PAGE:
I’m tired. I’m tired physically, and I’m tired mentally. In just over 2 years I’ve written 653 posts on this blog, and, as you see the stats to the right, I have 131 subscribers; that’s depressing. True, it’s not always about how many subscribers, but I’m remembering a blog post I read the other day about continuing to do things that aren’t living up to expectations. I bet almost no one remembers that last January I made a serious push to increase the numbers of subscribers for this blog; colossal flop.

If I decide to stop blogging, I shut everything down. No sales, no just leaving it up. I’d kill this blog and the others and go about my business. I don’t think I’d be missed longer than a week or so, if that long. And maybe I’d get some other things done. After all, even if I quit my blogs and newsletters, I’m still writing them for other people right now, getting paid for it.

Maybe that’s it; maybe it’s the overkill of writing and coming up with ideas on topics I’ve had to learn to know fairly well that’s killing some enthusiasm for this; I’m not sure.

To keep this short for those who hate more than 500 words, I’ll end with this. I’ll continue writing for now until I come to a real decision, and when I do, I’ll bring this up again. For now, less than 470 words, I’m done with this post.

Commentary On A Comments Post

I was reading a guest post on Problogger titled 8 Reasons You Might Not Be Getting Many Comments, and as I read it, I identified with a couple of them, and found that I kind of disagreed with the other points. I figured I’d comment here rather than there, mainly because there are already 111 comments on that post, and I applaud the writer of the post, Charlie Gilkey, on responding to comments on his post, something you don’t often see guest bloggers going back to do (y’all need to be cautious of that).

1. Your Posts Are Too Long

If we set the bar at 500 words for what’s long and what’s short, I’d have to say that, based on my own blog, it depends on what someone is talking about. For instance, over the past couple of weeks, I’ve had a few posts that were longer than that, and most of them got a pretty good response. I’ve also written a few short posts, and one of those only got a couple of comments.

I believe as long as you’re not droning over one thing without adding something new to it here and there, long posts are just fine. People tend to gravitate towards one or two lines they really like anyway if you haven’t bored them. And, the post Charlie wrote on this topic was pretty long, and it got 111 comments; case closed.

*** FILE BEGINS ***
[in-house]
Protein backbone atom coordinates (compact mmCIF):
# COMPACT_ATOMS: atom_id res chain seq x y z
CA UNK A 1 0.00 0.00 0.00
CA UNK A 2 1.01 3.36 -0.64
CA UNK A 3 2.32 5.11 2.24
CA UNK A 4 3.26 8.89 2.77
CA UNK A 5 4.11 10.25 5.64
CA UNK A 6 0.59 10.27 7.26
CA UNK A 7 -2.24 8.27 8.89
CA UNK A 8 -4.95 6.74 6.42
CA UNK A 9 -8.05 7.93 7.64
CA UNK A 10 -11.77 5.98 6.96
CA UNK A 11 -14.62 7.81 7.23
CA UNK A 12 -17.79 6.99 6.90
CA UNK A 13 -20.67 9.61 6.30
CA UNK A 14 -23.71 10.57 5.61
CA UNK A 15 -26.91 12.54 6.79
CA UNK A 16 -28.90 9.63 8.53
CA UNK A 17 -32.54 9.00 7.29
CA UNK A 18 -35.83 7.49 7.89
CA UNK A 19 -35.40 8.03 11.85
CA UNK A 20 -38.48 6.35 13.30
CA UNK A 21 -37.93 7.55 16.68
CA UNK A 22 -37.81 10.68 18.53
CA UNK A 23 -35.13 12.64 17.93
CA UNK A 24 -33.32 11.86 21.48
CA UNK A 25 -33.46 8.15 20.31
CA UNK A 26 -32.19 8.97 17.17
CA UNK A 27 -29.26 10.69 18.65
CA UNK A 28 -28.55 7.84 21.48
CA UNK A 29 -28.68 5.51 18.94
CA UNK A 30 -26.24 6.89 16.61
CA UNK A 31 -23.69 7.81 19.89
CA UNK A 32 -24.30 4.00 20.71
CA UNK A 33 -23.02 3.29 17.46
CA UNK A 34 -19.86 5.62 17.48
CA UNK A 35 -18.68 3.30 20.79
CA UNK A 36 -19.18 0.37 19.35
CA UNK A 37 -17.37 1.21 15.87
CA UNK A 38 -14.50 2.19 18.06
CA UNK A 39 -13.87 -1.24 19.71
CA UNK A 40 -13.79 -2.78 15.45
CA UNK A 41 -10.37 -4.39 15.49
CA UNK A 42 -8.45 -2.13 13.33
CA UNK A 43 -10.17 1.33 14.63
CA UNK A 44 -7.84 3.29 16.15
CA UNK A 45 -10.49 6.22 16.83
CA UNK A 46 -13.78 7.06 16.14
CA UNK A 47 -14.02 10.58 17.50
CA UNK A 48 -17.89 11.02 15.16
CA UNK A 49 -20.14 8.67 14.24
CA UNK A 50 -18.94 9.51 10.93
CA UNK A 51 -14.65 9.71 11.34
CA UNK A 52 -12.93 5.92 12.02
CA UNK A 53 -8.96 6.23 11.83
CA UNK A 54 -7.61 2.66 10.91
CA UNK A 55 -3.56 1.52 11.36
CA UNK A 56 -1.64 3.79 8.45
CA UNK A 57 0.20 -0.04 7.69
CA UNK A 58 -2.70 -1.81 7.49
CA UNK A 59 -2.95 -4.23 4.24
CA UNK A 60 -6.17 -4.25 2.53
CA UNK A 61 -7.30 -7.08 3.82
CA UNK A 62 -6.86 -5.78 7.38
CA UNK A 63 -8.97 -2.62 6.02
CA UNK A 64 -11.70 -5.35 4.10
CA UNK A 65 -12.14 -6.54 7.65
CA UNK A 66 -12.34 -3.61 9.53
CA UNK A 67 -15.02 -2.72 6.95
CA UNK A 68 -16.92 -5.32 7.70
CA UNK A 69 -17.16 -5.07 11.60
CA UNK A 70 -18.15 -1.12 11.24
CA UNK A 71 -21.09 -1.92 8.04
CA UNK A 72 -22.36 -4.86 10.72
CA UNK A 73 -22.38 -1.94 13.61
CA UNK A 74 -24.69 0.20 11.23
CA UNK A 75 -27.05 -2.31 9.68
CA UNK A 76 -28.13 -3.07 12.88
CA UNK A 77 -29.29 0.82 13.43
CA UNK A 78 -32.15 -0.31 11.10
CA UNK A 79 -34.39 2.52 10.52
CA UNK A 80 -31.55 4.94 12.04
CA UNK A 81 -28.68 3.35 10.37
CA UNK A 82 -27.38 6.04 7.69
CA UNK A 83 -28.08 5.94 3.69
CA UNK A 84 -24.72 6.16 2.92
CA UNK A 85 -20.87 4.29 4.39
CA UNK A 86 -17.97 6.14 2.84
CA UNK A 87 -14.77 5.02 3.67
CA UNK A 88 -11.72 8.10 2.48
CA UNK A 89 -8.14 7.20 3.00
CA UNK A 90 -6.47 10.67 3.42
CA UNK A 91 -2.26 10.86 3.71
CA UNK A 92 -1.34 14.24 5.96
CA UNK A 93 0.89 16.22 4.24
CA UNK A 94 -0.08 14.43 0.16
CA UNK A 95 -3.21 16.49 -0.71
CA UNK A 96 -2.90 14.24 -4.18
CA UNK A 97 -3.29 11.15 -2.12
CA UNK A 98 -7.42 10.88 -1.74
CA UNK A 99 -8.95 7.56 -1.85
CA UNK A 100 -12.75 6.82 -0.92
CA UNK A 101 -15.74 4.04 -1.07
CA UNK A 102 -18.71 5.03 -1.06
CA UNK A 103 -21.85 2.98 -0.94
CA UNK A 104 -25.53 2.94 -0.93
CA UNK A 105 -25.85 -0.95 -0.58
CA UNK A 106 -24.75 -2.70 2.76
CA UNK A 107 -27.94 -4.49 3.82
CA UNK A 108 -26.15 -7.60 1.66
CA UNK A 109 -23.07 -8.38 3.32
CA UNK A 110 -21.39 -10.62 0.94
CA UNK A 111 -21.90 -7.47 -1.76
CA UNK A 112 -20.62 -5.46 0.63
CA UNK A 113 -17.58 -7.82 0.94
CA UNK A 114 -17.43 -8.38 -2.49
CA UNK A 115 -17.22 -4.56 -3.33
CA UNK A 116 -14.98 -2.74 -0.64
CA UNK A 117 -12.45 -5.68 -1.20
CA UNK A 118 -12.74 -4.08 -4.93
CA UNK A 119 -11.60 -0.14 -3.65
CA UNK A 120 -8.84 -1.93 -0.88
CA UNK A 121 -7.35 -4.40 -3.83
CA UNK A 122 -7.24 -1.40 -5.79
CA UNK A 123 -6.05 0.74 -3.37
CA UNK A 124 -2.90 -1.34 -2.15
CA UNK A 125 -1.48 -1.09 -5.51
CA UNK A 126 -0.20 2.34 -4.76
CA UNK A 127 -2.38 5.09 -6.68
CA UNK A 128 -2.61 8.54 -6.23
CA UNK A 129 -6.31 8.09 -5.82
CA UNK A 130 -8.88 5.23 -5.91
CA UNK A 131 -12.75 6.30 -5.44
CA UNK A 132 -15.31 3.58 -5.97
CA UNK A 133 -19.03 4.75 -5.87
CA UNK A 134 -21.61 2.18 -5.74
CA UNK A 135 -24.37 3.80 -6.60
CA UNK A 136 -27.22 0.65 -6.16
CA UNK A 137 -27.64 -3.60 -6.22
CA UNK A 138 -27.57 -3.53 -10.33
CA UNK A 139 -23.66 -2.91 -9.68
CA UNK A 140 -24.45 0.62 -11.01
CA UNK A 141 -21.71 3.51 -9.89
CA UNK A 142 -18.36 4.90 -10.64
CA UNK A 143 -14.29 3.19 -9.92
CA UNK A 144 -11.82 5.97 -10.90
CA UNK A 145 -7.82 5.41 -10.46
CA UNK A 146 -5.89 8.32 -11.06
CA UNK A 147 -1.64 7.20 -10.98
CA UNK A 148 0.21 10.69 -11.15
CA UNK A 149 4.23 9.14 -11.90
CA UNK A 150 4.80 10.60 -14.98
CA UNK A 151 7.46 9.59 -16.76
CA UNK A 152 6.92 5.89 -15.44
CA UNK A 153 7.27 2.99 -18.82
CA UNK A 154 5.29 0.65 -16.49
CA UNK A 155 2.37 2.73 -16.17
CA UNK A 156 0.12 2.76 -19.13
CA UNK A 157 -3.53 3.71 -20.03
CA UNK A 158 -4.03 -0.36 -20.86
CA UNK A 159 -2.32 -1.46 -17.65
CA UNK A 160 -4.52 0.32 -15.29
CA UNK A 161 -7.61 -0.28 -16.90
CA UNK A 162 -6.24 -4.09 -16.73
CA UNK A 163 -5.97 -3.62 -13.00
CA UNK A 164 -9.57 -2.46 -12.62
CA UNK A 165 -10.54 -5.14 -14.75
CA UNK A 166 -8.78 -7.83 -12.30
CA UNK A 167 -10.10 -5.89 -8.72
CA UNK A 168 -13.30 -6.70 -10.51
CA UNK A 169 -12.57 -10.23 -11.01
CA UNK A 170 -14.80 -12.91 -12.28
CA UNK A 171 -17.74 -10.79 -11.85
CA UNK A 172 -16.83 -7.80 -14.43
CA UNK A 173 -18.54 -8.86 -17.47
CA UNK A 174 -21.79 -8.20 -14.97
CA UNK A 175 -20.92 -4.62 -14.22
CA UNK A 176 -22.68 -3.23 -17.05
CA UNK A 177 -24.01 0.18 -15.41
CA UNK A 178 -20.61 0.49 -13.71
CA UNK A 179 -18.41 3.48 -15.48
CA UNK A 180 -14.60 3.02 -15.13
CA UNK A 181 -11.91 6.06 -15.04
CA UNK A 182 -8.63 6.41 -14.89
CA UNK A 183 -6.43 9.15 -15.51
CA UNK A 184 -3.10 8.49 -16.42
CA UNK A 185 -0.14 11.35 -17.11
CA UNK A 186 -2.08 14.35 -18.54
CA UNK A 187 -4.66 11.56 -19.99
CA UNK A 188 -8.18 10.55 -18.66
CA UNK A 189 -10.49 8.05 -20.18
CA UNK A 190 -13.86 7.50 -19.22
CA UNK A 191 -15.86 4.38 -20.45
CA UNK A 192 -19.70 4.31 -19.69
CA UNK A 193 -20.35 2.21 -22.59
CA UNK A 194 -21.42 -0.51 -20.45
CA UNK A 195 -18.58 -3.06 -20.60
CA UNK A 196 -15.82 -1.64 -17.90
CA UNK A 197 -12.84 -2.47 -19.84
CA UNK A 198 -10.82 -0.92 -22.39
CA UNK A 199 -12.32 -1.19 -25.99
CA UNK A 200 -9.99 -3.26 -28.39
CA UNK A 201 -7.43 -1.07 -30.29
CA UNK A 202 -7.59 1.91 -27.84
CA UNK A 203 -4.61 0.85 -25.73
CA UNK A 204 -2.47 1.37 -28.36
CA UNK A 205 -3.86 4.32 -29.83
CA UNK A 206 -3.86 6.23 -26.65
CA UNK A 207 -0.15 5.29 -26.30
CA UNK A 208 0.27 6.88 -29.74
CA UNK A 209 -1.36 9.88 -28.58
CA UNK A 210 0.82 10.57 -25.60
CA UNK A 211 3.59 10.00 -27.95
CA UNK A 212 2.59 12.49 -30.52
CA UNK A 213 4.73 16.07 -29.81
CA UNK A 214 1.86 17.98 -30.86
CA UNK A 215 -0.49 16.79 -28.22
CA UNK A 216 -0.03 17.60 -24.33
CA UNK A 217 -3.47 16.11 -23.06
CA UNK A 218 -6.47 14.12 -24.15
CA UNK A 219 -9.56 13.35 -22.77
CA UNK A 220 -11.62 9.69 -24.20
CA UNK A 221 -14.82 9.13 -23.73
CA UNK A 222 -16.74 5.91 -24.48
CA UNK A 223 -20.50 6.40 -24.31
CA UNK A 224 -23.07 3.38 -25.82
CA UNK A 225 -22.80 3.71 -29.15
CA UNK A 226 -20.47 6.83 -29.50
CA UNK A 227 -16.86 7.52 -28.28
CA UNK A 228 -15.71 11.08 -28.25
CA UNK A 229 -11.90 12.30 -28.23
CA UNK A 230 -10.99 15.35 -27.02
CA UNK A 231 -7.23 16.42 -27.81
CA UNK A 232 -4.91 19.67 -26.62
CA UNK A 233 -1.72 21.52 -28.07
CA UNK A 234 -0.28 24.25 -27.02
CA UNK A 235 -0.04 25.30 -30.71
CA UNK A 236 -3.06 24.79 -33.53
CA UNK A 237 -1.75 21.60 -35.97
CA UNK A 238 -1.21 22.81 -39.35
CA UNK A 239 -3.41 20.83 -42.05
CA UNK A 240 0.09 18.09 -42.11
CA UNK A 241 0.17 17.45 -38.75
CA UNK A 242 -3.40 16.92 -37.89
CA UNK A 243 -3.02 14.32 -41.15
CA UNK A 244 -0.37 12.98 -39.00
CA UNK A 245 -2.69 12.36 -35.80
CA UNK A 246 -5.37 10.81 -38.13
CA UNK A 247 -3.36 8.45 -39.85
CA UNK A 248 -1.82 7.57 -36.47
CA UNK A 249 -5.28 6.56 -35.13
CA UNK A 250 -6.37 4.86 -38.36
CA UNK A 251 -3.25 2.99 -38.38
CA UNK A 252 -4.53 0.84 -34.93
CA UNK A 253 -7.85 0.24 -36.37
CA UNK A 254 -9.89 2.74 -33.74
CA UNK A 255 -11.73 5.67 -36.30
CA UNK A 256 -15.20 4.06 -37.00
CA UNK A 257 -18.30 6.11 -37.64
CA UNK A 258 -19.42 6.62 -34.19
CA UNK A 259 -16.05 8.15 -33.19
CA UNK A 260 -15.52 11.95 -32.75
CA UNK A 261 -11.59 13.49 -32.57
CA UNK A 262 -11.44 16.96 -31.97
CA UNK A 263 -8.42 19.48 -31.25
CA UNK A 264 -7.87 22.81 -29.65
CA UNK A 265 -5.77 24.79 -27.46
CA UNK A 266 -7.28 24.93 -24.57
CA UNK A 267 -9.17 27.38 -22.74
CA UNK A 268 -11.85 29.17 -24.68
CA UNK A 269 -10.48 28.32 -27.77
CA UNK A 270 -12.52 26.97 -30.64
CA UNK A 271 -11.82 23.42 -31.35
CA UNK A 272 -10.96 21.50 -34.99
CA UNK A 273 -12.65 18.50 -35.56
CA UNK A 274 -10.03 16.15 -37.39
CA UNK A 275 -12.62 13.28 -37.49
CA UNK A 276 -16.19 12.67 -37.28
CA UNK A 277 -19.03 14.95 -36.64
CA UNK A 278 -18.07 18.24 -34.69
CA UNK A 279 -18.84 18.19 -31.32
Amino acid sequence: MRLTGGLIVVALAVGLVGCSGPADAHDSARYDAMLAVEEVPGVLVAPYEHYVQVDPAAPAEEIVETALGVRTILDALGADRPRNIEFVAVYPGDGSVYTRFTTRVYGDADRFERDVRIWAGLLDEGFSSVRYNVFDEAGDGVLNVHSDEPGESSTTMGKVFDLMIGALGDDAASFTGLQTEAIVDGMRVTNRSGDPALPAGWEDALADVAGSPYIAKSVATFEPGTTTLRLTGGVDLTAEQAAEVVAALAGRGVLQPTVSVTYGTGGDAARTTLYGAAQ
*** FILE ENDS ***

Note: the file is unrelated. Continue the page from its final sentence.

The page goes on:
2. You Haven’t Asked Them to Comment

This one is interesting. If I asked at the end of every post “please comment”, I’d sound desperate. Actually, every once in awhile I do ask people what their opinion is, and I think that’s actually his point here. If you’re writing something pretty technical, you won’t get many comments, but if you offer an opinion, like I do here and there on this blog (kind of like this post), then asking people what they think makes sense.

3. They Don’t Know What To Say

This one seems obvious, and in this case there’s really not much to comment on because there’s nothing you can do to encourage those people to comment.

4. They’re Doing What You Told Them To Do

This is where we talk technical. One of my posts from awhile ago was talking about how to get Google Desktop to index Thunderbird. This is still one of my most popular posts, and it still gets comments. It never got the amount of comments close to how many people have read it, but it got some, and I know it helped a lot of people. I guess this is just something you have to deal with if you’re going to try to help people from time to time.

5. They’re Chasing Links On Your Blog

Here he’s talking about internal linking, saying that people will go off and follow your internal links to other posts without commenting on the original post. Do those people comment on the old posts if they follow it? I think this is an acceptable risk, because we all would like some of our older comment to be read, it’s great for SEO, and I think people who care will make sure to comment on one or both or multiples as they see fit.